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Chinese subway stations now let you pay for tickets by scanning your face

#artificialintelligence

Facial recognition technology is used across China for everything from identifying criminals to measuring students' attention in class. Now, it has debuted a system in its subway that lets you use your face as a ticket. A report from South China Morning Post suggests the subway system in the southern city of Shenzhen has started using facial recognition technology to let folks over 60 years of age register themselves for free subway rides. Other cities such as Jinan, Shanghai, Qingdao, Nanjing, and Nanning are currently experimenting with this system. The technology in Shenzen has been deployed to 18 stations with 28 automatic gate machines and 60 self-service ticket processors.


Inside China's dystopian dreams: Artificial intelligence, shame and lots of cameras - Times of India

#artificialintelligence

ZHENGZHOU: In the Chinese city of Zhengzhou, a police officer wearing facial recognition glasses spotted a heroin smuggler at a train station. In Qingdao, a city famous for its German colonial heritage, cameras powered by artificial intelligence helped police snatch two dozen criminal suspects in the midst of a big annual beer festival. In Wuhu, a fugitive murder suspect was identified by a camera as he bought food from a street vendor. With millions of cameras and billions of lines of code, China is building a high-tech authoritarian future. Beijing is embracing technologies like facial recognition and artificial intelligence to identify and track 1.4 billion people. It wants to assemble a vast and unprecedented national surveillance system, with crucial help from its thriving technology industry.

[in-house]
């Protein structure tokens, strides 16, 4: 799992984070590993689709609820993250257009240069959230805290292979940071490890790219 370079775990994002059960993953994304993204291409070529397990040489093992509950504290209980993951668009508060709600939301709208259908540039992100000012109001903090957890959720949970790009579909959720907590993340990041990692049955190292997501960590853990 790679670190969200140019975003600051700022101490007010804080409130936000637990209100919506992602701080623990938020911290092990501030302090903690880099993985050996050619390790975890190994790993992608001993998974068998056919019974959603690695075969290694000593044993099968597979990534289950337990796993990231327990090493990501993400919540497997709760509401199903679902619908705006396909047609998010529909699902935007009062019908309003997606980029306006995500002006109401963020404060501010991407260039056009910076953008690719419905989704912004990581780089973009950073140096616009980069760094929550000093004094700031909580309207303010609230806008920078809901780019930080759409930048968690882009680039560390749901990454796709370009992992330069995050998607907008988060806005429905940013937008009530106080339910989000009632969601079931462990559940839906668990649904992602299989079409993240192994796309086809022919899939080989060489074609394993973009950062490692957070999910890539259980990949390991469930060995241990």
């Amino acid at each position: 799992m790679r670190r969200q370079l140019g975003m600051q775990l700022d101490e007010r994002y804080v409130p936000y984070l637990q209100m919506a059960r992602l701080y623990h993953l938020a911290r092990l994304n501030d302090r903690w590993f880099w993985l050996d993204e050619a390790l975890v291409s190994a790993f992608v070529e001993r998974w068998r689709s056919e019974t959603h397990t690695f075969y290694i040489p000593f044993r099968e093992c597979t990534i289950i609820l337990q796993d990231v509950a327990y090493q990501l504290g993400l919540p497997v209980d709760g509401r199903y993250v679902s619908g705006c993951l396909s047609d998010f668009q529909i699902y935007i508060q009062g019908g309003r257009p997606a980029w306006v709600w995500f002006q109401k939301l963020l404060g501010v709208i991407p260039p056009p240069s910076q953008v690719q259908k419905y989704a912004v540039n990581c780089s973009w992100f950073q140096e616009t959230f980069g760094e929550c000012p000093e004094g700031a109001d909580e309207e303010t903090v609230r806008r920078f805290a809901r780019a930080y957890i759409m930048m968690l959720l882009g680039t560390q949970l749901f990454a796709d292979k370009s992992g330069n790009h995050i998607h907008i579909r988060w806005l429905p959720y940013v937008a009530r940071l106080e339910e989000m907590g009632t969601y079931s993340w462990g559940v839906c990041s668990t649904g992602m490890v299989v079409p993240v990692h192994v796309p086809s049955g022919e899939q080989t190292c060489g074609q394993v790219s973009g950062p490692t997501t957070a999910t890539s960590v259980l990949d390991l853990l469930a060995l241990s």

Facial Recognition And Future Scenarios

Forbes - Tech

This photo taken on February 5, 2018 shows a police officer wearing a pair of smartglasses with a facial recognition system at Zhengzhou East Railway Station in Zhengzhou in China's central Henan province. Chinese police are sporting high-tech sunglasses that can spot suspects in a crowded train station, the newest use of facial recognition that has drawn concerns among human rights groups. We seem to be heading into a future where facial recognition technologies are going to be part of everyday life. Cities all over the world are now bristling with cameras, and in the case of China it is impossible to avoid being monitored either by CCTV or even by police wearing special glasses and then logged onto a database that checks on your habits, your social credit and even who your friends are. At the same time, cameras and facial recognition are increasingly being used in public and private buildings.


Chinese police use face recognition glasses to catch criminals

New Scientist

For the past two months, cyborg police officers have screened travellers passing through Zhengzhou railway station in China. The officers, wearing smart glasses with built-in face recognition, have caught seven fugitives and 26 fake ID holders already. According to local media, some of the fugitives were wanted for alleged involvement in human trafficking cases.


Chinese police use face recognition glasses to catch criminals

New Scientist

For the past two months, cyborg police officers have screened travellers passing through Zhengzhou railway station in China. The officers, wearing smart glasses with built-in face recognition, have caught seven fugitives and 26 fake ID holders already. According to local media, some of the fugitives were wanted for alleged involvement in human trafficking cases.